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A f/aiiie of fire



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1' I R E

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Tiing ih€ History of th$ Advmtur$s of Thres En^
lisbnan in Spain at the Tim$ of ttu Gr$at Armada,
IVritten by Rupert Hamstead, of Hamst$ad
Manor, situated war Barmt, in th$ County of
Hertford, and now first s$t hffore the Public





New York Chicago Toronto

Fleming H. Revell Company

London and Edinburgh

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ATH 36^7

Copyright, 1903. by


New York: 158 Rfth Avenue
Chicago : 63 Washington Street
Toronto: 27 Richmond Street, W.
London : ai Paternoster Square
Edinbuigh : 30 St. Mary Street

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I. Thb Coming OF THs CoRNisHifAN, . • • . 9

II. John Trsnowbth's Story, 17

III. How I Left Hamstkad Manor, .... 27

IV. The Significance of a Spanish Proverb, . 39

V. Why Mawgan Kilugrew and I Hasted to Leave

England, 51

VI. The First Sight of Spain, 61

VII. LosGiTANOs, 72

VIII. The Eyes of a Gipsy 84

IX. Toledo, 94

X. I Hear the Archbishop's Sermon and See Se!}or

Toledo, 105

XI. How John Trenoweth Saw His Sweetheart, . 117

XII. The Visit OF SeSor Toledo, 128

XIII. SeRor Toledo's Offer, 139

XIV. How I First Saw Father Parsons, . . .150

XV. The Argument of Father Parsons, . . .161

XVI. El Cristo de la Vega, 174

XVII. How THE Flame Began to Burn. . . . .184

XVIII. Tells of the Meeting of Those Who Spoke the

English Tongue 197

XIX. Tells of My First Command to Isabella de

Valencia, and How She Observed It. . . 207


XX. How I Commenced My Wooing, .... 219

XXI. How We Travelled towards the Palace of the

King, 230


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XXII. The Entrance into the Palace of Phiup II.,

King of Spain, 241

XXIII. In^thb Presence of the King, . . . .253

XXIV. The Love that Inspired Anger, .... 264

XXV. How We Journeyed to Seville 276

XXVI. How I Was Brought before the King a Third

Time 287

XXVII. The King's Command 298

XXVIII. The Passage from the Alcazar to the Torres

delOro 310

XXIX. A Journey from Midnight to Morning, . . 322

XXX. How THE Spanish Maid Challenged Pablo

Toledo, 334

XXXI. How We All Met Again 345

XXXII. The Love of a Gipsy Maid, 357

XXXIII. How I Saw the Great Armada in the Rivxe

Tagus 369

XXXIV. A Flame of Pule 382

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** Gag Him ! Away with Him to the Dungeons,** Title

" My Master's Words Are of No Mean Import, " . . i6

" Ws Would if Need Be Give Our Lives Rather than

Pail," 68

" Her Voice Held Us Spellbound," 78

"I Could Swear She Looked at Me out of the Cor-
ners OF Her Eyes," 106

•' You Know What Your Life Is Worth Here," . . 140

•« « For the King,' He Cried almost Breathlessly," . 278

" I Thought You Knew Me Better, Rupert, Lad," . . 380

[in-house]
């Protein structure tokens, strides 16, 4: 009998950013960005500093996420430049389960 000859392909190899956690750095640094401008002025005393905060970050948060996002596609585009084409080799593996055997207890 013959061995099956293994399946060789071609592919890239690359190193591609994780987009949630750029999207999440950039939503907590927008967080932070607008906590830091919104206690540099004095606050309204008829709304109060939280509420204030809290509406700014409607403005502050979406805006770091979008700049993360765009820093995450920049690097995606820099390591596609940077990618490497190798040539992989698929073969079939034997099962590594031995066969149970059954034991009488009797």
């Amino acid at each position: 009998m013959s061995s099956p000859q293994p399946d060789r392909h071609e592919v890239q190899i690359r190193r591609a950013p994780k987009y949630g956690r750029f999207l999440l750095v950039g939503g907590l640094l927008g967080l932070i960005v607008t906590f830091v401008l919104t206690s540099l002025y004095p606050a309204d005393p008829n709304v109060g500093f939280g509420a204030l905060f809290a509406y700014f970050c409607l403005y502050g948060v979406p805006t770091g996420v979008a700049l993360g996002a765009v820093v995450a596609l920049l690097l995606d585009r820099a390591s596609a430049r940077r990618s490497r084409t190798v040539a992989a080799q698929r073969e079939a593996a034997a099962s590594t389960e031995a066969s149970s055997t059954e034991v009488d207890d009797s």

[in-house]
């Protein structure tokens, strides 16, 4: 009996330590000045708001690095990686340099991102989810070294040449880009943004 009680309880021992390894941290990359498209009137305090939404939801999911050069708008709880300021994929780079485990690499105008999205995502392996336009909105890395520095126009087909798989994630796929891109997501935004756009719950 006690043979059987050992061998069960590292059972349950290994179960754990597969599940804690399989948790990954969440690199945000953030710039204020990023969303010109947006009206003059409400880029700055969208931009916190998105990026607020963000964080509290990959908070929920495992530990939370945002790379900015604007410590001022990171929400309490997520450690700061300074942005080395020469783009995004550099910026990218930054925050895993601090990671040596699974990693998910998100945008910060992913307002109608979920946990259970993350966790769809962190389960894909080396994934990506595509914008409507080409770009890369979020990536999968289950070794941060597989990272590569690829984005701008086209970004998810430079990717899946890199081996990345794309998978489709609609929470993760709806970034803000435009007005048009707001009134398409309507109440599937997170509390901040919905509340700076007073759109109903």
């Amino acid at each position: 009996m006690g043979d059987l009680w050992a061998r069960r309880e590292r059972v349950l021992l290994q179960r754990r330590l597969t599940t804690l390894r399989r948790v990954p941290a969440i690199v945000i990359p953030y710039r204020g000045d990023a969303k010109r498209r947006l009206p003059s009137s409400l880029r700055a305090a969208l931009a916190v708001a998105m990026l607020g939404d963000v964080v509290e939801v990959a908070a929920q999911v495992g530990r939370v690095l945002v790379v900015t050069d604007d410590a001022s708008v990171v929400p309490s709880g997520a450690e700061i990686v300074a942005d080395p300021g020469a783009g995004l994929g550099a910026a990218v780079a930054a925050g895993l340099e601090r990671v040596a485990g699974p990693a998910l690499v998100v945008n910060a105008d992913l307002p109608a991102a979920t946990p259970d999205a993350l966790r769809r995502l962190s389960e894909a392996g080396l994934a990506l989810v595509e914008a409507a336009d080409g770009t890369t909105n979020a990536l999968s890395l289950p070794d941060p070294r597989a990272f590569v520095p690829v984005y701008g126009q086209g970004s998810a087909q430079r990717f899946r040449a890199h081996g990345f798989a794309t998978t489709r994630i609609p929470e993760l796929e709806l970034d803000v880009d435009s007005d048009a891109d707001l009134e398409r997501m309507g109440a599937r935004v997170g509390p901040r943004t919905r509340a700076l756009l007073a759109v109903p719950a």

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WHETHER I should have ever dared to record
these things but for one fact I do not know;
for, unlike my brother, I am but a poor scribe,
and have but little skill in placing my thoughts upon
paper. But lately I have been reading what my beloved
father. Sir Richard Hamstead, wrote about his life during
those dark days when Mary was Queen, and this has led
me to recall things which have happened to me.

For stirring as were the times of my father's young
manhood, dangerous as were the scenes through which he
passed in fighting Senor Toledo, thwarting Steirfien Gardi-
ner, and winning my dear mother as his wife, I think I
can say with due modesty that I have passed through
scenes not one whit less terrible, and faced difficulties
which even he would say were great enough for a hero
like Admiral Drake or Sir Richard Grenville, to say noth-
ing of a nearly beardless youth as I was in those days.

Not that I had seen no active service. I had fought in
Ireland, and I had sailed around the world with the great
adnural, during which time I had not only seen the ways
of the Spaniards, but I had learned something of their
tongue. I received a wound, too, and it was this same
wound which, I suspect, altered the whole course of my
life's history, and caused me to have those experiences
which I presently propose to relate.


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For, be it borne in mind^ I realised early in my life that
I must win my own fortune. My brother Dick, being the
eldest son, was naturally heir to my father's estates at
Hamstead Manor, while my grandfather, Lord Godfrey
Bedford, had all along willed it that my sister Faith should
inherit Barcroft Hall and its estates. That being so, I
saw that while my father might be able to give me a farm
or two, together with a stun of money, I must make my
own fortune if I did not intend to live and die a poor man.
Not that this troubled me. Dick had always been far
more fitted for a squire than I, and I did not grudge him
one acre of the estates. As for Faith, I rejoiced that my
grandfather had chosen her to inherit his possessions. It
is not given to women to go out into the world and fight